Georgie Tunny lost out on her dream job to Tony Armstrong. Then she sent him a text.

At just 32, Georgie Tunny has one of the best media jobs in the country. 

She's a co-host on Channel 10's The Projectwhere she delivers the news in prime time and interviews international guests like Lewis Capaldi, Sam Smith, Orlando Bloom and the whole Kardashian family. 

Literally all of them. In one go. 

Several evenings a week, she's the friendly, familiar face that appears in Australian lounge rooms, and is trusted to talk about the biggest stories of the day.

But just two years ago, Tunny experienced a career disappointment that consumed her. She felt certain that, in her own words, her "life was over". 


I spoke to Tunny on my podcast But Are You Happy, which asks high-profile Australians who appear to 'have it all' about failure, jealousy, vulnerability, and happiness. During the interview, she shared what happened when she applied for her dream job, and didn't get it. 

She'd been working at ABC News Breakfast in Melbourne throughout the pandemic, starting her shifts at 2am, and was utterly exhausted. "There was just this general sense of foreboding and depression that sat over the city," she said, "and you would take that into work. Then you add sleep deprivation onto that..." 

Then, the sports presenter role on News Breakfast opened up – which, for Tunny, was what she'd been working towards her whole career. 

She was certain this was it. The job she'd been waiting for. 

And she didn't get it. 

Instead, the role went to much-loved Australian journalist Tony Armstrong.


"That was one thousand per cent the right decision," Tunny said. "And I knew it at the time, even though I was desperately sad. But I knew it at the time because we love Tony Armstrong.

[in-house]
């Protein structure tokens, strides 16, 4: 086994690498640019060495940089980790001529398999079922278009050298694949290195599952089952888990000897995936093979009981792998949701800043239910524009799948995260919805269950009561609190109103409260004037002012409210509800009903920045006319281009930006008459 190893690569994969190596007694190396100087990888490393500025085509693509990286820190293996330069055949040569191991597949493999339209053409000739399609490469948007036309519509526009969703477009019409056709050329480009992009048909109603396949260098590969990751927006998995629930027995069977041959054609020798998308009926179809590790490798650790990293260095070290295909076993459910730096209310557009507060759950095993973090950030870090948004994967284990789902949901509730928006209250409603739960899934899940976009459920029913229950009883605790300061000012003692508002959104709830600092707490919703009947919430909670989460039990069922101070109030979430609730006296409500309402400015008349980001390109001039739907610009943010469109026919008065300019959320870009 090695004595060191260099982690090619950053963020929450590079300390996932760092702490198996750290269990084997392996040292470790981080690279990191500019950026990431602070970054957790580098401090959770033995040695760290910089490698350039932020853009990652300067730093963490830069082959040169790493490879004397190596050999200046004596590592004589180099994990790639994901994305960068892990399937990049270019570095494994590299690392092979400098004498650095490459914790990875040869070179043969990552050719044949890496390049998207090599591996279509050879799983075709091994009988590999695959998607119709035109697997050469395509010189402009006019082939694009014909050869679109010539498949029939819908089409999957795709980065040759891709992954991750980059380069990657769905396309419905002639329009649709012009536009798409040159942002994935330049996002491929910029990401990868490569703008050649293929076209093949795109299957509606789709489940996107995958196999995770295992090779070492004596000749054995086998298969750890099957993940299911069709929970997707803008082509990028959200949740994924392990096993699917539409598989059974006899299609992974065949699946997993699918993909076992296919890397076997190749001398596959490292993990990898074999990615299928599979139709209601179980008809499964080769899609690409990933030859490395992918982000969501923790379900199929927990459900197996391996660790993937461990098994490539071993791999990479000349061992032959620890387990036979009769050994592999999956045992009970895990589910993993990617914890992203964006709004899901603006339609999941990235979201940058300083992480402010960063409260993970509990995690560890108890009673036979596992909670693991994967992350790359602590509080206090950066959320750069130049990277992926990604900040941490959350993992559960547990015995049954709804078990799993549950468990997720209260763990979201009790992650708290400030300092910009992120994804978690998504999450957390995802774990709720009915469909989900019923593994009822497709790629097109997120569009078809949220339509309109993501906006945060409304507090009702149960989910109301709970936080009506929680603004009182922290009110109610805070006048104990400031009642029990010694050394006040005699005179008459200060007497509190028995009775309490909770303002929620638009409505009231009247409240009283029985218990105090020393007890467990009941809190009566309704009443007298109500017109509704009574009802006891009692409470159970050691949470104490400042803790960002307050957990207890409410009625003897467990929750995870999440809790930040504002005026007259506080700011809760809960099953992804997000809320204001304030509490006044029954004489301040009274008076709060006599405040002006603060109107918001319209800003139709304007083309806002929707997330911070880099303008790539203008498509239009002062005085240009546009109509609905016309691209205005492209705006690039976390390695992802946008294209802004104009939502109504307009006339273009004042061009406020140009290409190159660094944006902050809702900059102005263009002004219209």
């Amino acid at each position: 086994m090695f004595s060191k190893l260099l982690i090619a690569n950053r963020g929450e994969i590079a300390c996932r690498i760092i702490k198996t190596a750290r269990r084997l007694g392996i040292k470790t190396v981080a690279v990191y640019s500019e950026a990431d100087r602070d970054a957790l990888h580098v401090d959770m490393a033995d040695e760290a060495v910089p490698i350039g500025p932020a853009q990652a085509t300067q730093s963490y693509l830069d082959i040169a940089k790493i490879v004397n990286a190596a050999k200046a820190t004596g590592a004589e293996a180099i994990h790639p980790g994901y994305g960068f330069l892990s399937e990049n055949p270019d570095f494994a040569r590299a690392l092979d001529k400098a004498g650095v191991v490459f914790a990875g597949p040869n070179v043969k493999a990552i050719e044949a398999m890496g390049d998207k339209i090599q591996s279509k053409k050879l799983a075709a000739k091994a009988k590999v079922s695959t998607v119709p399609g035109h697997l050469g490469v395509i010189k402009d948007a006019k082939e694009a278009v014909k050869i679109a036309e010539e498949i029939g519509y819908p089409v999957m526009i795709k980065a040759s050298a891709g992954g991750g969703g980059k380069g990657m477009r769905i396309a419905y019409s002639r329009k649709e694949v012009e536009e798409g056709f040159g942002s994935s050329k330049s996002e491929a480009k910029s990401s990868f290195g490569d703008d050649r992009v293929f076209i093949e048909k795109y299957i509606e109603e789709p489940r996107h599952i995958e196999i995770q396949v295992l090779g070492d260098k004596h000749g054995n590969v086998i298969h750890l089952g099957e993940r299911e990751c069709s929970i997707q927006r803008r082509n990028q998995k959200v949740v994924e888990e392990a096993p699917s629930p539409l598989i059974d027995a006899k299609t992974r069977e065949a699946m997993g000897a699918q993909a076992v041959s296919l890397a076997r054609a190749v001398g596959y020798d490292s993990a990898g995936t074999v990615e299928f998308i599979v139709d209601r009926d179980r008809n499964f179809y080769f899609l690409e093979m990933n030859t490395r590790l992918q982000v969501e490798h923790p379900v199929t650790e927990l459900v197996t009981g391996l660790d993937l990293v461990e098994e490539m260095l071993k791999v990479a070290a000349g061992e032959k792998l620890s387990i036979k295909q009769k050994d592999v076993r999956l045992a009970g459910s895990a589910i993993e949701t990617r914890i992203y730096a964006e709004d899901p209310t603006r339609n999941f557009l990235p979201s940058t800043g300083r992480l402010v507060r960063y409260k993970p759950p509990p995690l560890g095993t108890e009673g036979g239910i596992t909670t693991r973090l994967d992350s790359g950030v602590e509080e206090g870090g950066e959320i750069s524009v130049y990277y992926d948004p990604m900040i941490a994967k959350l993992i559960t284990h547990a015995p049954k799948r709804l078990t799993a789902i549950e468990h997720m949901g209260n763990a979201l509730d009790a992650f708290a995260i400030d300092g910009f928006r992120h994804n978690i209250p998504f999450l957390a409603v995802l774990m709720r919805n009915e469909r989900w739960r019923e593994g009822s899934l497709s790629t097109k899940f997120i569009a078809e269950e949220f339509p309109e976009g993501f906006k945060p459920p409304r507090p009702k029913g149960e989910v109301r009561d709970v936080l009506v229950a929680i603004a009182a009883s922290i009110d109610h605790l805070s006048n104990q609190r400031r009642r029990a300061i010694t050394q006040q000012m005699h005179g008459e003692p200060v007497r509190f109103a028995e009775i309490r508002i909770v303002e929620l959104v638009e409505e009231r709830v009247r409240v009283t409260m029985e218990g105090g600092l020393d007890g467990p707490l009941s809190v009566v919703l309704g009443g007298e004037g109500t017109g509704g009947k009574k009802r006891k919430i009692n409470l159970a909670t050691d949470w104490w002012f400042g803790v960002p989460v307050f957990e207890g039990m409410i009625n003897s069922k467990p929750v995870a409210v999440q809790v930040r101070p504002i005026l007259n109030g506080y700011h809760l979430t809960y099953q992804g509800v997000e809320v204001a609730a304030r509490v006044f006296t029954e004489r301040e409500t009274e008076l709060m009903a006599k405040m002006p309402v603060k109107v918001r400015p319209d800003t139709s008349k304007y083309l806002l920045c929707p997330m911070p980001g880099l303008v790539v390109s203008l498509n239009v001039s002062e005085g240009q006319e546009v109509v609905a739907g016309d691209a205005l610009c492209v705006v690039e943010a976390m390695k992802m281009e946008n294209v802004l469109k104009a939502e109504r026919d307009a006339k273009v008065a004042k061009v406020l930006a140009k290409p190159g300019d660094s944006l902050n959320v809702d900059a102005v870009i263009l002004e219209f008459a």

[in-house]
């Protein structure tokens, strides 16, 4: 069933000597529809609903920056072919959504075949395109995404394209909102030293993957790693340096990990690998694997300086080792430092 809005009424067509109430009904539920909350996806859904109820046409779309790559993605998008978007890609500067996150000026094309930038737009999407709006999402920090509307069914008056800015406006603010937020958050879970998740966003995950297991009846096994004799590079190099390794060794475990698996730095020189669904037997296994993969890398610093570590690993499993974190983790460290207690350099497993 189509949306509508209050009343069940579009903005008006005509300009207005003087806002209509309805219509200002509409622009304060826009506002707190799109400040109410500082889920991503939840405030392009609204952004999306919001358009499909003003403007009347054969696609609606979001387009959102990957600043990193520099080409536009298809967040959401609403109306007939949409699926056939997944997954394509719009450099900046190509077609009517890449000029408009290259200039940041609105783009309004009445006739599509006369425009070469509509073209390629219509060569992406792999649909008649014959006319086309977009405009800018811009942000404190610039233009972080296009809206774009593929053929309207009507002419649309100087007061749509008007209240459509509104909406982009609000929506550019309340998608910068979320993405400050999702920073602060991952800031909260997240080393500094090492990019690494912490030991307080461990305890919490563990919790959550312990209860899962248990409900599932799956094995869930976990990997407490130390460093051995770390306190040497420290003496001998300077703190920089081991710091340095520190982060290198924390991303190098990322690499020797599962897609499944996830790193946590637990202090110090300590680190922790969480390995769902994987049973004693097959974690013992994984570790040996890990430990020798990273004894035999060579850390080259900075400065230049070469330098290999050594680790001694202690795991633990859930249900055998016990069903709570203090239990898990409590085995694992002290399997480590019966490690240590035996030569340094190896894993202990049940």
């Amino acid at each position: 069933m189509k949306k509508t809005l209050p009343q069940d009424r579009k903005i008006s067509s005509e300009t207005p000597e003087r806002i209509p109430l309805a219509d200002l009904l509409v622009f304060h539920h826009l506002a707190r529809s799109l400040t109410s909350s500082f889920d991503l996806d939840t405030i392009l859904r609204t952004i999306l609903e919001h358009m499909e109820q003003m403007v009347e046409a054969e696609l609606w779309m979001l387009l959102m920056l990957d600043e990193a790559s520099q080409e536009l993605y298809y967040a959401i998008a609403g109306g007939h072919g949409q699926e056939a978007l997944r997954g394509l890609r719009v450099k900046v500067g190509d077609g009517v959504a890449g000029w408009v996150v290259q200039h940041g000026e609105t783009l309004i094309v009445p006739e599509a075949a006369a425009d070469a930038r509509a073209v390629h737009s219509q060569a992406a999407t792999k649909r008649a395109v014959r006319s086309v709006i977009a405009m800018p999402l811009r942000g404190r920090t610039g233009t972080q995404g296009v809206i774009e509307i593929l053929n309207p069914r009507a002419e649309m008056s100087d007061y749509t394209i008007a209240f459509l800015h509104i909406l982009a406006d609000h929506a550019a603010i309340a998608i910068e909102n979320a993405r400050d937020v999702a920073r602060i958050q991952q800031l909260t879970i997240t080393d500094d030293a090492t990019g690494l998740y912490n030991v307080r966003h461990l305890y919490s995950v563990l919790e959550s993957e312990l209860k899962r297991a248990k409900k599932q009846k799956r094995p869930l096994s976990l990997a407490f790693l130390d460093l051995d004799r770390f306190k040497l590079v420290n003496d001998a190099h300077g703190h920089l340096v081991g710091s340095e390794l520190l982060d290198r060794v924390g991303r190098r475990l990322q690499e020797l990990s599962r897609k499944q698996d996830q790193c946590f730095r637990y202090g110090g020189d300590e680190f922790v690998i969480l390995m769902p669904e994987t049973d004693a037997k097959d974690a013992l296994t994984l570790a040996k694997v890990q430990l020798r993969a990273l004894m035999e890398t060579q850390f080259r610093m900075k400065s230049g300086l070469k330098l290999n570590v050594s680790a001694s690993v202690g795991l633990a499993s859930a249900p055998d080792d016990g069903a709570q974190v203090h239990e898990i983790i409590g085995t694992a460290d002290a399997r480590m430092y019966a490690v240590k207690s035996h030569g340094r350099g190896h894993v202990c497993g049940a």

"He is one of the greatest humans alive. And that's hard when it's somebody that we love. Because if it was somebody that we hated, it would be very easy to shake our heads and say: unfair. Yeah, unfair. But totally, totally fair. And we are such good friends."

Tunny decided to send a text to Armstrong, to congratulate him on the role. She also decided to be honest about her own disappointment. 

"I'm like, I am so happy for you. I have to let you know that I'm sad for me. But I'm so happy for you," she said. "And he... very, very graciously did not need to reply to my own little existential crisis breakdown, [but said] 'I appreciate your message'."

Tunny said it really did feel like her life was over at that time. "This is what my entire career had been leading towards," she said. "Where do I go from that? And because I was someone who had placed so much self-worth in career... and then I didn't get the thing."


It's a fairly universal story, with most of us having missed out on promotions or opportunities throughout our careers. It hurts. And sometimes you're certain it was the wrong decision, and your disappointment is compounded with a sense of injustice.